“Crazed Dog Terrorizes Neighborhood” says the headline, but when you read the story you learn that one small puppy nipped a child who pulled its tail too hard. “Mayor Caught with Pot” reads a “clever” caption, but the photo simply shows Hizzoner carrying a chicken casserole on his way to a potluck dinner.
We’ve all been fooled by misleading headlines, and several similar ones that resonated throughout the food world this week were no exception. “Pasta Linked to Depression in New Study” said ABC News, while CBS in New York City led with “Study: Too Much Pasta Can Lead to Depression.” Really? Oldways decided to check out the facts, by reading the actual study.
In this study, published in the journal Brain, Behavior and Immunity, researchers at the Harvard School of Public Health led by Dr. Michel Lucas followed the health of more than 43,000 women, quizzing them every two years on their eating habits. After twelve years, the scientists checked blood samples for inﬂammation markers, then compared the women’s diets, their inﬂammation levels, and whether they had been diagnosed with depression. They concluded that an “inﬂammatory diet pattern” was associated with greater likelihood of depression.
In the study, certain food groups were associated with an inﬂammatory diet pattern Foods that trigger inﬂammation were: sugar-sweetened soft drinks, reﬁned grains, red meat, margarine, and diet soft drinks. Those that restrain inﬂammation were wine, coﬀee, olive oil, and green leafy and yellow vegetables. Deep in the footnotes, the scientists said that the reﬁned grain group included “white bread, English muﬃns, bagels or rolls, muﬃns or biscuits, white rice, pasta, pancakes or waﬄes, cold breakfast cereals.” So why was pasta in all the headlines? Why not “Pancakes Linked with Depression” or “Sure Enough, Those Huge Bagels Are Trouble?”
Pasta doesn’t deserve the bad rap, and once again Oldways feels it’s important to help pasta ﬁght back. While the study speculates that high consumption of reﬁned grains raises inﬂammation through increased glycemic impact – spiking our blood sugar – it neglects to state that the glycemic impact of pasta is very diﬀerent from all the other foods included in the reﬁned grain group.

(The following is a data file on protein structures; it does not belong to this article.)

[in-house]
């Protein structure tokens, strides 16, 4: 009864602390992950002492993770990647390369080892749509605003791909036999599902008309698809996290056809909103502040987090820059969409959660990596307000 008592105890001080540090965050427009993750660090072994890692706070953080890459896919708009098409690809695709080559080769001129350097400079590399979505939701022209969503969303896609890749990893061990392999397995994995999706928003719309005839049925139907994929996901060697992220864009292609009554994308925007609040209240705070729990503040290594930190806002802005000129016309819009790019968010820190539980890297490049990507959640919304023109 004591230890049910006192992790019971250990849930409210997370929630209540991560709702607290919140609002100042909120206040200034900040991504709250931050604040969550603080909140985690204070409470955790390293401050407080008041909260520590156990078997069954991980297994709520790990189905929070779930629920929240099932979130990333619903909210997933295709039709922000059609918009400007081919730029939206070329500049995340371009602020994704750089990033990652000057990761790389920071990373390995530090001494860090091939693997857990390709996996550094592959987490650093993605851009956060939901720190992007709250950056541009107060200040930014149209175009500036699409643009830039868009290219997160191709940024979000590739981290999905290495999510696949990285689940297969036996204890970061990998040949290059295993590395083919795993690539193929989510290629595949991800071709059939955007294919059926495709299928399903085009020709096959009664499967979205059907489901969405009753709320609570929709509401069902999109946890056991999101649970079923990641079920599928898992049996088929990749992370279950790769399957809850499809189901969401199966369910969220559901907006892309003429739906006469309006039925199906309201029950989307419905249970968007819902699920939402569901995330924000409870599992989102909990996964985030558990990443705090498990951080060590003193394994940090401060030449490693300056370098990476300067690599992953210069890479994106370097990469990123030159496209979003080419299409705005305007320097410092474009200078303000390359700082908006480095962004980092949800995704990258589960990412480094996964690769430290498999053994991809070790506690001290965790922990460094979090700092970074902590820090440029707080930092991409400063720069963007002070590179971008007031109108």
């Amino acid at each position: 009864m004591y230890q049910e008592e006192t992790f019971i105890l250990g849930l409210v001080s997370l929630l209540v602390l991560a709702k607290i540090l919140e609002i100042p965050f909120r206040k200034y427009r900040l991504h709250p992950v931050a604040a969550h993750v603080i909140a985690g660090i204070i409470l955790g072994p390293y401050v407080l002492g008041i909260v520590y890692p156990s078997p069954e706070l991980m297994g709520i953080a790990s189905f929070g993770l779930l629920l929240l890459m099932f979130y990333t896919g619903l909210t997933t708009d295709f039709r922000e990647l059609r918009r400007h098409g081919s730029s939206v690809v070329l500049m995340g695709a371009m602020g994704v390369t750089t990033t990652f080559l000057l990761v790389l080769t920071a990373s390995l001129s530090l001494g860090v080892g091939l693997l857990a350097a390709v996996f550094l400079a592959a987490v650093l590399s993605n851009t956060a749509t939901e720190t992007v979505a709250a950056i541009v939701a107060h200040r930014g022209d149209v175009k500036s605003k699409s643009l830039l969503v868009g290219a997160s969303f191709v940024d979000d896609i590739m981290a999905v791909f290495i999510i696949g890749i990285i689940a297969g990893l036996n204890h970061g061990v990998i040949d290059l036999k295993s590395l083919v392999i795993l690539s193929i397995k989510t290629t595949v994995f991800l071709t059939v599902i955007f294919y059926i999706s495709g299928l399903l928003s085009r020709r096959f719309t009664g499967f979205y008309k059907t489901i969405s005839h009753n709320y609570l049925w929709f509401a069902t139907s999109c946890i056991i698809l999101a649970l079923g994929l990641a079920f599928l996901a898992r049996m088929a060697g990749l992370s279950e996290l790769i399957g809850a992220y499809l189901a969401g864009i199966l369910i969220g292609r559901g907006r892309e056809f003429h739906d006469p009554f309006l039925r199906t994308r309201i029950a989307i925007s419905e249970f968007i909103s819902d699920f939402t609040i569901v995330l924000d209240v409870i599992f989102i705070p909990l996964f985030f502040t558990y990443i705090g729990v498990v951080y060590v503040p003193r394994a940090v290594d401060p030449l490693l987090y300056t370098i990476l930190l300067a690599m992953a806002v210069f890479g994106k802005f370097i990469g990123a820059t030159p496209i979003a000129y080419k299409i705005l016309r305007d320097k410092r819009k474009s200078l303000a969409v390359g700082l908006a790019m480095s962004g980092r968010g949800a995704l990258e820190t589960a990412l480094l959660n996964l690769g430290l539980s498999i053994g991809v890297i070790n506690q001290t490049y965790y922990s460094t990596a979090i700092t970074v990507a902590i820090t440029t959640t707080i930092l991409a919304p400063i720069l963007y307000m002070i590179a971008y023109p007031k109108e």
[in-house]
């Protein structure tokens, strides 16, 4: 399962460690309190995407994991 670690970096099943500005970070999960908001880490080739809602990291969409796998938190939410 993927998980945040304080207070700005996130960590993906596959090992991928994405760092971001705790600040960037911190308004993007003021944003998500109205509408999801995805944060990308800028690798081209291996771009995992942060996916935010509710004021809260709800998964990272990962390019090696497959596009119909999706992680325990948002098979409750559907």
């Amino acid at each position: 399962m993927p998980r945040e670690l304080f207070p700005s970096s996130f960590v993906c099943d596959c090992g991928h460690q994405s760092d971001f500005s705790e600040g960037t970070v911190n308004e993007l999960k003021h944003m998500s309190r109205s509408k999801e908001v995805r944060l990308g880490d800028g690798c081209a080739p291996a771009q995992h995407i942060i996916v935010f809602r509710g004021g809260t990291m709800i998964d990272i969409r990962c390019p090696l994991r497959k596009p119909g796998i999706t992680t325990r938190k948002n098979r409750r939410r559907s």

The scientiﬁc evidence for the “pasta advantage” is large. Here are just a few studies:
- Pasta has a lower glycemic eﬀect than couscous although it has similar composition.
- Glycemic response consistently lower after pasta meal than 3 other takeaway meals.
- Eating pasta at one meal lowers blood glucose and insulin responses at next meal.
- Glucose response lower after spaghetti than after white or wholemeal bread.
- Better cognitive performance in seniors, after pasta meal.
But what about inﬂammation? Two intervention studies speciﬁcally show that pasta reduces inﬂammation compared to other grain foods.
An Australian study, for instance, tested inﬂammation markers in a group of young men after they had eaten three separate meals, each including 50 grams of a diﬀerent carbohydrate (glucose, white bread, or pasta). After the glucose and bread meals, inﬂammation markers were three times higher than after the pasta meal.
In a second study, conducted in Finland, 47 individuals with metabolic syndrome were assigned randomly to one of two diets for 12 weeks. The ﬁrst included oats and wheat bread, and the second diet included rye bread and pasta. Those eating the rye bread and pasta diet, which was designed to have a lower glycemic impact, had lower inﬂammation markers in their blood after the study.
These two studies, although small, were intervention studies, showing cause and eﬀect with pasta resulting in lower inﬂammation, while the Harvard study is what’s called an “epidemiological study” which shows an association (not cause and eﬀect) between a wide range of unspeciﬁed reﬁned grains and inﬂammation. (And remember, it could be that the women with the most inﬂammation ate stacks of pancakes dripping with syrup every day but never touched pasta – all we know is that they’re in the “high reﬁned grains” group.)
We understand and agree that diet has a strong impact on health, and that increased consumption of soda, red meat and reﬁned grains is linked to
It turns out that even the study’s lead author, Michel Lucas, decries the way his research was distorted. In an interview with examiner.com titled “ ‘Pasta and depression’ study author: I never said pasta causes depression,” Dr. Lucas said that the press has grossly oversimpliﬁed and “exaggerated his research to suggest that eating pasta causes depression” but that the thrust of his study is the eﬀects of an overall inﬂammatory diet.
To help Dr. Lucas clarify matters, Oldways contacted him and asked for his comments. In an email to us, he called the misleading reporting “a big mess” and said he has been working to correct the oversimpliﬁcation in many subsequent interviews. He also indicated that “whole grain pasta [is] part of a healthy diet”. Kudos to Dr. Lucas for carrying out this important study – and big disses to the journalists who contribute to consumer confusion by sensationalizing nutrition news.
Now, if you’ll excuse me I need to get back to ﬁxing some delicious whole wheat pasta with butternut squash and spinach for tonight’s dinner.